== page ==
I updated our closed trade log below. We took small loses on QQQ, TXN and CLOU as the tech sector pulled back into an intermediate terms consolidation. On a percentage basis, the loss on the cloud computing and QQQ ETFs look huge, but, we sized both option trades for max allowable % trade oss, and set our exit as 50% trailing loss of the value of the underlying option contract. The contracts actually grew before rolling over, so our traling 50% loss reduced the size of our net actual loss when we closed the trade. So, in reality, these losses were actually smaller that the Texas Instruments loss of .65%.
I know, this sounds like a whole bunch of mumbo jumbo distracting from the fact that these trades were losers. I got news for you, even with a powerful system like Chaikin putting the directional wind at your back, actually winning more times that losing on directional trades is hard to do. And it's actually not necessary, as long as stocks like GM are part of the equation. GM, at nearly $7.50 in appreciation in less than a month, more than paid for all of our losers, if everything in a corresponding properly position-sized portfolio were running. At twelve percent net gain, GM pays losers of .5% to .7%.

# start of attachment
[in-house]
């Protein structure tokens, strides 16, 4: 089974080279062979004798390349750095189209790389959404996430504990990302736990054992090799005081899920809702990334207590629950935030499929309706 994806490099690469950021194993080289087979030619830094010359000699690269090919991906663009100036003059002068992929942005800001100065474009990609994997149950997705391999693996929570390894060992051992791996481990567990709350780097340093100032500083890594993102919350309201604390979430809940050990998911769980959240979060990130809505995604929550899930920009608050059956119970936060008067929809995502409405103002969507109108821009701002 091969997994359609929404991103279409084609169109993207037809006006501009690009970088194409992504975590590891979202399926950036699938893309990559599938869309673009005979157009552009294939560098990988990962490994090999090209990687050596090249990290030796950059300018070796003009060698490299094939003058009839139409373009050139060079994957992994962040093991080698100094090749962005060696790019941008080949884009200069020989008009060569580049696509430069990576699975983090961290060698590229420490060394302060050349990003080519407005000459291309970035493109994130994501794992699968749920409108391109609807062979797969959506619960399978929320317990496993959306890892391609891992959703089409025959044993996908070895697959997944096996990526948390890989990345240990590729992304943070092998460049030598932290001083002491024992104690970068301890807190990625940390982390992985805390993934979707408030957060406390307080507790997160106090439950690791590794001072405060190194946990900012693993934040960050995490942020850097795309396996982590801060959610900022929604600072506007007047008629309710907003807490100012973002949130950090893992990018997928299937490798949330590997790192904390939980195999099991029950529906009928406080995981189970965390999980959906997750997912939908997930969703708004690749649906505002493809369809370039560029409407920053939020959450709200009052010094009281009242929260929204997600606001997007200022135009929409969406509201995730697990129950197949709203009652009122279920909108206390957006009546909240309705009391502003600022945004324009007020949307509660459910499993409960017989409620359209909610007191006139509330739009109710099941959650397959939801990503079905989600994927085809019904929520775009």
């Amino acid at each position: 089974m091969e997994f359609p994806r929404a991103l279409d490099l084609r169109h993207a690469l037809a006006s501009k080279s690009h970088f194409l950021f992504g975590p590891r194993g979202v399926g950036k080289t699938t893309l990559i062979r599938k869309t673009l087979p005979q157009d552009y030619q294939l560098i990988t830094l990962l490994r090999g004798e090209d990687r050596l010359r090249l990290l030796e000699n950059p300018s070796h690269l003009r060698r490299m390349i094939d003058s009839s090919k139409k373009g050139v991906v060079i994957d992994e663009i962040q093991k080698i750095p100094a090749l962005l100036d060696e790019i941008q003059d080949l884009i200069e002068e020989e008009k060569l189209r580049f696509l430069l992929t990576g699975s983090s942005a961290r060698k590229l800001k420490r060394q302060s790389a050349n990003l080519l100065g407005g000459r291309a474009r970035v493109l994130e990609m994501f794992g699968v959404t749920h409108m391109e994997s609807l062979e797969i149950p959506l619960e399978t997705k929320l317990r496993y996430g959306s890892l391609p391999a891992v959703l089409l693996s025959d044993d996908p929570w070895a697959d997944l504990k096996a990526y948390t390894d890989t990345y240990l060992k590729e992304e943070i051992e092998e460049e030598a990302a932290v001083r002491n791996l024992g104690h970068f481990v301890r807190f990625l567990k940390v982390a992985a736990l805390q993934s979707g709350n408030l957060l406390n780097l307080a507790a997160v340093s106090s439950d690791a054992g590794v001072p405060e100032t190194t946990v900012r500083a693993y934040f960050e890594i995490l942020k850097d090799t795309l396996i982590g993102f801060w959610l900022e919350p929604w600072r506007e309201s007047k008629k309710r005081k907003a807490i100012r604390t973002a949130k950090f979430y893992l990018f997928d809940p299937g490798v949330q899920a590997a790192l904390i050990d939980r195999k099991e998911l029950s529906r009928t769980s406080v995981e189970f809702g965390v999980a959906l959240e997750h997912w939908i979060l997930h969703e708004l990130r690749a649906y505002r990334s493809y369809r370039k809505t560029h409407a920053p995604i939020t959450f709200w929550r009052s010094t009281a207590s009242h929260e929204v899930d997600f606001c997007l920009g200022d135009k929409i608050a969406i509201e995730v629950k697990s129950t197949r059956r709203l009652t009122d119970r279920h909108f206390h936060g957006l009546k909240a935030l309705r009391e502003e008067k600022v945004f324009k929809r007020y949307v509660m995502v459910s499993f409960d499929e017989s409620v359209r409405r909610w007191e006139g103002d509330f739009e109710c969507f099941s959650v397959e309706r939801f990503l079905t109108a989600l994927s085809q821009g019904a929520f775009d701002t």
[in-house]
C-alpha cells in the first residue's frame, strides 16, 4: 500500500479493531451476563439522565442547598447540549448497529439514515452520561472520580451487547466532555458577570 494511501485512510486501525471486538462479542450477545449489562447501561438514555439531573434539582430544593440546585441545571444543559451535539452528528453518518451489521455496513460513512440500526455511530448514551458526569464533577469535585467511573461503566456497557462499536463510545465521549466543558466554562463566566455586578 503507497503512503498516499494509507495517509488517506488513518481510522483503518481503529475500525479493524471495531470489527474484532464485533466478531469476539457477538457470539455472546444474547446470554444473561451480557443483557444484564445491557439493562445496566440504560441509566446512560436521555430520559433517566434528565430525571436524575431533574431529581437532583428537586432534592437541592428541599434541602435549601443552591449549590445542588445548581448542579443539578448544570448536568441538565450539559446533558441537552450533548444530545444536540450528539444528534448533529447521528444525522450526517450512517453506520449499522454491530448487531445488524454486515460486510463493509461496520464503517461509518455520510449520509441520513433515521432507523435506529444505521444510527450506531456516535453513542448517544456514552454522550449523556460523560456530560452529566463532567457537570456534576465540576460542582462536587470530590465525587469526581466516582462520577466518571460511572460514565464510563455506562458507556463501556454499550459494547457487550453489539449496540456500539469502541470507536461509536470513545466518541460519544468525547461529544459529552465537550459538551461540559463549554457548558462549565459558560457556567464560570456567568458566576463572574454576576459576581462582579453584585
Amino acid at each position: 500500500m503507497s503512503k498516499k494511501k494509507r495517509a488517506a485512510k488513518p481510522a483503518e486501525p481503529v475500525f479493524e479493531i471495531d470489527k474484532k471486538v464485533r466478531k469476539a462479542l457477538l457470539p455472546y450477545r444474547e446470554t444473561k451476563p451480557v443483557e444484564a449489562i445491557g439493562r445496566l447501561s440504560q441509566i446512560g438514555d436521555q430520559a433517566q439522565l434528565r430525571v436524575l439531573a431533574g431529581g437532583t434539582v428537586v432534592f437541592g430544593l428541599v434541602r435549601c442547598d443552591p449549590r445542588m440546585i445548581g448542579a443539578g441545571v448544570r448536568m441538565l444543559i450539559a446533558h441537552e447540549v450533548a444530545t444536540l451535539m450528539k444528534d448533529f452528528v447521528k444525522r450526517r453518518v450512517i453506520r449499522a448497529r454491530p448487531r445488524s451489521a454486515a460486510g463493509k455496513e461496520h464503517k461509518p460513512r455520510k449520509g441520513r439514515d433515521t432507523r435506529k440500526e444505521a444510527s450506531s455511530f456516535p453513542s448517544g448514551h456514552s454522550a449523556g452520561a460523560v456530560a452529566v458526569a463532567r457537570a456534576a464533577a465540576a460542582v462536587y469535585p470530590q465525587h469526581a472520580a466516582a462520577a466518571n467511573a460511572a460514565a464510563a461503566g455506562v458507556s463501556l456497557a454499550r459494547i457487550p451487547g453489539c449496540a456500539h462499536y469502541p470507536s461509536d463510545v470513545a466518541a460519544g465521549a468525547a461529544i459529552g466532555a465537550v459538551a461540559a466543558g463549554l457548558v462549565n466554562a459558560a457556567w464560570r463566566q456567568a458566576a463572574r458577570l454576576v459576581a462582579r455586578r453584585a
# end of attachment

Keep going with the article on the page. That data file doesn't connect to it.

Moving forward, I'm only going to report trades as one lots. So, we'll be focused on the win/loss percentage and the % gain or lost on each trade. Once the sample size is big enough, I can break out stock and option trading performance separately. The goal of this test isn't about how much money gets made or lost. It's about the efficacy of swing trading using Chaikin Analytics core metrics.
Finally, CA is a trend following quantitative-funamentals-driven investment decision aid at its core. But, diversifying the types of trades taken can positively impact results. Sometimes markets just aren't favorable to trend followers. Sometimes, it's painfully obvious that GM has a lot more room to run after breaking out. Why would we exit? Because that's how we planned the trade.